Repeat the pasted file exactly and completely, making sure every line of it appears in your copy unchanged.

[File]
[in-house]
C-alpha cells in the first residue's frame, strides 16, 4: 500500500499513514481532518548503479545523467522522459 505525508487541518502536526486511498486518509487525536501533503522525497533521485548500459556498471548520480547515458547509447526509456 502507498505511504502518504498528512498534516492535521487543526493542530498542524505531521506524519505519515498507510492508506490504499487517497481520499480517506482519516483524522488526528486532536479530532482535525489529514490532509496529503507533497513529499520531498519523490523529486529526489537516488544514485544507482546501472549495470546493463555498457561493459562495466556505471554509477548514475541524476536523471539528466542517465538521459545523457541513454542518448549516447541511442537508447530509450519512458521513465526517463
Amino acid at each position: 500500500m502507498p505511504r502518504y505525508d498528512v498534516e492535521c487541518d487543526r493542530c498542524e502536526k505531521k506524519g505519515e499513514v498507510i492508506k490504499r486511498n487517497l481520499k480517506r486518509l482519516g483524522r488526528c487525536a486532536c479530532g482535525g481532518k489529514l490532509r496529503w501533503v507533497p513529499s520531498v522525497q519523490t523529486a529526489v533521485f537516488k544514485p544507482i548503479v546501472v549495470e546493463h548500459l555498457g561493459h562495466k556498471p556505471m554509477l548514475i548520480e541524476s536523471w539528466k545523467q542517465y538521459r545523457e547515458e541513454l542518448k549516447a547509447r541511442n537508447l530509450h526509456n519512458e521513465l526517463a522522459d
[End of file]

[in-house]
C-alpha cells in the first residue's frame, strides 16, 4: 500500500499513514481532518548503479545523467522522459 505525508487541518502536526486511498486518509487525536501533503522525497533521485548500459556498471548520480547515458547509447526509456 502507498505511504502518504498528512498534516492535521487543526493542530498542524505531521506524519505519515498507510492508506490504499487517497481520499480517506482519516483524522488526528486532536479530532482535525489529514490532509496529503507533497513529499520531498519523490523529486529526489537516488544514485544507482546501472549495470546493463555498457561493459562495466556505471554509477548514475541524476536523471539528466542517465538521459545523457541513454542518448549516447541511442537508447530509450519512458521513465526517463
Amino acid at each position: 500500500m502507498p505511504r502518504y505525508d498528512v498534516e492535521c487541518d487543526r493542530c498542524e502536526k505531521k506524519g505519515e499513514v498507510i492508506k490504499r486511498n487517497l481520499k480517506r486518509l482519516g483524522r488526528c487525536a486532536c479530532g482535525g481532518k489529514l490532509r496529503w501533503v507533497p513529499s520531498v522525497q519523490t523529486a529526489v533521485f537516488k544514485p544507482i548503479v546501472v549495470e546493463h548500459l555498457g561493459h562495466k556498471p556505471m554509477l548514475i548520480e541524476s536523471w539528466k545523467q542517465y538521459r545523457e547515458e541513454l542518448k549516447a547509447r541511442n537508447l530509450h526509456n519512458e521513465l526517463a522522459d